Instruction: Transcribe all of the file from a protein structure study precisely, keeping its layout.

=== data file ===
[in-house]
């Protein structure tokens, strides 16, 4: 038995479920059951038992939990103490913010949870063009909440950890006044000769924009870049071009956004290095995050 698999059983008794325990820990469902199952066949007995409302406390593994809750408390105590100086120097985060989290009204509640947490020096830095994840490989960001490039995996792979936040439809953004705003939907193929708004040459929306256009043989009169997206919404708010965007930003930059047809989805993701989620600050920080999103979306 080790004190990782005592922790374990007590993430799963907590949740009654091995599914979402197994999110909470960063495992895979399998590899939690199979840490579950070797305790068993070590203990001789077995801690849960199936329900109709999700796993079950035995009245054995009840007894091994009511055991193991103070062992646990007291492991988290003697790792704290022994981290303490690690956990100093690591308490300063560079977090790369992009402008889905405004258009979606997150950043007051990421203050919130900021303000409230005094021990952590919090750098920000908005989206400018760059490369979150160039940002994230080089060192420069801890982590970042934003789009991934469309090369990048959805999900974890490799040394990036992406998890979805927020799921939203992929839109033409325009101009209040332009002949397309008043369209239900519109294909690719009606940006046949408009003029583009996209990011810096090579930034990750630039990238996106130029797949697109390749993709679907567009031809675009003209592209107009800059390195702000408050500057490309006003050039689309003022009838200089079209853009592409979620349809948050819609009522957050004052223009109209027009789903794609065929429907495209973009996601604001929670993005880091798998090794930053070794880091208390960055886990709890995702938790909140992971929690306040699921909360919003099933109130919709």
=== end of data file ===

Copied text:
[in-house]
């Protein structure tokens, strides 16, 4: 038995479920059951038992939990103490913010949870063009909440950890006044000769924009870049071009956004290095995050 698999059983008794325990820990469902199952066949007995409302406390593994809750408390105590100086120097985060989290009204509640947490020096830095994840490989960001490039995996792979936040439809953004705003939907193929708004040459929306256009043989009169997206919404708010965007930003930059047809989805993701989620600050920080999103979306 080790004190990782005592922790374990007590993430799963907590949740009654091995599914979402197994999110909470960063495992895979399998590899939690199979840490579950070797305790068993070590203990001789077995801690849960199936329900109709999700796993079950035995009245054995009840007894091994009511055991193991103070062992646990007291492991988290003697790792704290022994981290303490690690956990100093690591308490300063560079977090790369992009402008889905405004258009979606997150950043007051990421203050919130900021303000409230005094021990952590919090750098920000908005989206400018760059490369979150160039940002994230080089060192420069801890982590970042934003789009991934469309090369990048959805999900974890490799040394990036992406998890979805927020799921939203992929839109033409325009101009209040332009002949397309008043369209239900519109294909690719009606940006046949408009003029583009996209990011810096090579930034990750630039990238996106130029797949697109390749993709679907567009031809675009003209592209107009800059390195702000408050500057490309006003050039689309003022009838200089079209853009592409979620349809948050819609009522957050004052223009109209027009789903794609065929429907495209973009996601604001929670993005880091798998090794930053070794880091208390960055886990709890995702938790909140992971929690306040699921909360919003099933109130919709």